Autonomic Materials (AMI) investigate self-healing materials

Louise Smyth
Autonomic Materials (AMI) investigate self-healing materials with Protective Coating Systems

Trials have proven that this low-VOC waterborne self-healing coating is as good as its more obnoxious solvent-borne cousins.

Self-healing materials are extremely useful for effective corrosion resistance. Case in point, consider that although they remain highly regulated known carcinogens, chromate conversion coatings and primers are still used for the protection of critical metal assets by the US Department of Defence due to their effectiveness. A key component of the corrosion resistance afforded by coatings containing chromates is the ability to store Cr(VI) within the coating system such that damage to the coating system allows the Cr(VI) to leach out into the site of damage where it is then reduced to form a highly protective chromium oxide film.

Note that this mechanism, which has been referred to as ‘self-healing’, can be initiated by the exposure of the underlying substrate as a result of damage to the coating system. Due to the carcinogenicity of chromates and the regulation of their use, the vast majority of protective coating systems are chrome-free and, as such, do not exhibit such ability to maintain corrosion resistance after damage. When these coatings are damaged, the underlying substrate is exposed to the environment, leading to corrosion. Unless promptly repaired, corrosion on the substrate will propagate at the coating/substrate interface, compromising the coating’s adhesion to the substrate and, consequently, its ability to protect it.

Adding self-healing technology to protective coating systems

Based on the importance of the self-healing functionality in the corrosion resistance offered by protective coating systems containing chromates, it stands to reason that the future of effective corrosion resistance must leverage some self-healing functionality. Autonomic Materials (AMI) has been researching additives that impart self-healing functionality into protective coatings.

These additives are comprised of microencapsulated healing agents that incorporate polymer precursors, adhesion promoters and corrosion inhibitors. When coatings incorporating these additives are damaged, the microcapsules are ruptured, releasing the healing agent into the site of damage where it polymerises sealing off the damage and restoring the coating’s protective function. Using this approach, AMI has designed additives that have demonstrated the ability to facilitate a reduction in corrosion creep in damaged coatings based on a broad range of chemistries.

Finding waterborne protective coating solutions

One game-changing application for AMI’s self-healing technology is the design of high-performance waterborne protective coating systems. Industrial waterborne coatings have traditionally exhibited inferior corrosion resistance relative to solvent-borne versions. However, global regulatory trends limiting the amount of volatile organic compounds (VOCs) in coatings have led to an increase in demand for higher-performing industrial waterborne coatings. AMI has demonstrated an epoxy waterborne coating with corrosion resistance surpassing many solvent-borne coatings while exhibiting a VOC component of less than 50g/L.

To demonstrate the benefits of the self-healing materials in the formulated epoxy waterborne coating, the corrosion performance of a control system excluding the self-healing functionality, but otherwise identical to the self-healing version was compared to a system incorporating the self- healing low VOC waterborne coating formulation.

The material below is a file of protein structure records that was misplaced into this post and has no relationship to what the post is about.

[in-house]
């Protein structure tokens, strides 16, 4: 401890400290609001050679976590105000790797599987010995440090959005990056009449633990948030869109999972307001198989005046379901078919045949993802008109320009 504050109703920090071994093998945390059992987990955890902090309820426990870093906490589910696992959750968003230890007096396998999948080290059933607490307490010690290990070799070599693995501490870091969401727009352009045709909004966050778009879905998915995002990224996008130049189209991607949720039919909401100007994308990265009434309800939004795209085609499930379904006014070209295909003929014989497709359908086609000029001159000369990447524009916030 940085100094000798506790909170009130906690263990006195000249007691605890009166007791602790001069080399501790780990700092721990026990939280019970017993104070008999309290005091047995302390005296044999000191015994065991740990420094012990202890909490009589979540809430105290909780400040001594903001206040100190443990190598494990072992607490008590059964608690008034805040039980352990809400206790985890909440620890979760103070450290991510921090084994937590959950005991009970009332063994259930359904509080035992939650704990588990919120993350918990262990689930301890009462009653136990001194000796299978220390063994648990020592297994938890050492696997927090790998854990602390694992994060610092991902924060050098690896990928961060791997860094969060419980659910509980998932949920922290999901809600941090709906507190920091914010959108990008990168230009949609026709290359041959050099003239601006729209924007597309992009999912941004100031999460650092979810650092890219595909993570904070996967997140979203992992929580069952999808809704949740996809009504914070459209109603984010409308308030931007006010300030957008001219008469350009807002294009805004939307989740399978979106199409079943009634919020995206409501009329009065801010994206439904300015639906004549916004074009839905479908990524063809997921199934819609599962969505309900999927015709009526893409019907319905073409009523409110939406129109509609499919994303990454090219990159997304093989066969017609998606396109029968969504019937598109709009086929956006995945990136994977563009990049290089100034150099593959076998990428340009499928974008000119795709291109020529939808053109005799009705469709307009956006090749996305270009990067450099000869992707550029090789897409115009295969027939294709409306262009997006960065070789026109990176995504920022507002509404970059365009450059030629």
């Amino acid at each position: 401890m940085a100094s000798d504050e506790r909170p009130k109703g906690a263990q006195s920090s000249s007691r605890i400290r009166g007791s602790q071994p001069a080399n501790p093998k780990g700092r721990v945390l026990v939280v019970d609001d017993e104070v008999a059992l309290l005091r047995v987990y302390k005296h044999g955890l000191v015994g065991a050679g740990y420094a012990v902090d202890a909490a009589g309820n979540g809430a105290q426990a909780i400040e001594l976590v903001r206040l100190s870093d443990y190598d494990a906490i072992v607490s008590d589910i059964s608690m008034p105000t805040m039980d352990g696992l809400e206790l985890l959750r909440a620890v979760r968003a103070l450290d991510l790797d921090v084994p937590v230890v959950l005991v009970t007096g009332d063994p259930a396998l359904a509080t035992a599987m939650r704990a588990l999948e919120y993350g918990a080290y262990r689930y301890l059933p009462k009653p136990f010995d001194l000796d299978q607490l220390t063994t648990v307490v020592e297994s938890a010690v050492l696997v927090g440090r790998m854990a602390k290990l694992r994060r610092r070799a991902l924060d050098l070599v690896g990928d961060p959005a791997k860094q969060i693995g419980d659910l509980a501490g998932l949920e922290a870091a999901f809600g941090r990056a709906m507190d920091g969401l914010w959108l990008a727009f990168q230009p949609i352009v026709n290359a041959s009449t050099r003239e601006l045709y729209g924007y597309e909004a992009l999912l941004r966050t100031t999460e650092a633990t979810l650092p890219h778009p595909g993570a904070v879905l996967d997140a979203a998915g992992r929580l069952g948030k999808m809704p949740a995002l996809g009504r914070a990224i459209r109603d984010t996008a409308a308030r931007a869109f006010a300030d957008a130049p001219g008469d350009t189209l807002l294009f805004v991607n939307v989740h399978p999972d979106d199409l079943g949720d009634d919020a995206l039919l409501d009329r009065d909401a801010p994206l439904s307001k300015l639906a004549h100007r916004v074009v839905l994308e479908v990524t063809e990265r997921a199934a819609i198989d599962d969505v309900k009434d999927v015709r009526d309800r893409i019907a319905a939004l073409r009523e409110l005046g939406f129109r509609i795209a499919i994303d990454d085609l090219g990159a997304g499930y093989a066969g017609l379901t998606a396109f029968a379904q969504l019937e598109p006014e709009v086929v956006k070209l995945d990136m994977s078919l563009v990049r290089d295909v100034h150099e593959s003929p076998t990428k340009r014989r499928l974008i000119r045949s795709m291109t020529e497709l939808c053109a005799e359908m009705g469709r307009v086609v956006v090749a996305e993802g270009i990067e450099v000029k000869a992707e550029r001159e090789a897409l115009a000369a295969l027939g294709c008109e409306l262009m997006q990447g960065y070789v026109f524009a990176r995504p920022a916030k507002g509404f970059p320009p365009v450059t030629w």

For both control and self-healing systems, two coats of the waterborne epoxy were applied at 60-70 microns each to blasted steel panels (SSPC-SP10) followed by a waterborne acrylic topcoat, which was also applied at 60-70 microns. After curing at room temperature for a minimum of seven days, panels coated with control and self-healing materials were scribed using 156 micron and 500 micron scribe tools. The samples were then allowed to equilibrate at room temperature for 24 hours followed by exposure to a salt fog (ASTM B1175) for 2,000 hours.

AMI’s self-healing materials with protective coating systems results

After 2,000 hours of salt fog exposure, the extent of creep from the scribes was evaluated as described in ASTM 1654.6.

The results showed that while the control exhibited average creep values of 14.2mm and 10.9mm for the 156 micron and 500 micron scribes respectively, the incorporation of the self-healing additive resulted in a reduction in scribe creep of 77% to a value of 3.3mm and 69% to a value of 3.4mm for the 156 micron and 500 micron scribes respectively. Such minimal creep following 2,000 hours of salt fog exposure is rare among the best solvent-borne coatings and unprecedented for waterborne formulations.

Within the context of transportation coating applications, the self-healing epoxy formulation affords three main benefits. Firstly, there’s no trade-off between performance and environmental friendliness, the self-healing coating formulation exhibited more efficient protection of metal substrates relative to many incumbent solvent-borne coatings while incorporating substantially lower VOCs.

Secondly, as there’s almost no odour and multiple components are not being mixed on site, application is easier.

Finally, the formulation offers multiple avenues for cost savings including longer-lasting protection leading to lower maintenance costs, shorter application time for multiple coats due to rapid-drying kinetics; and the elimination of the need to manage solvent waste streams, all important considerations for the transport industry.

Autonomic Materials

 

 

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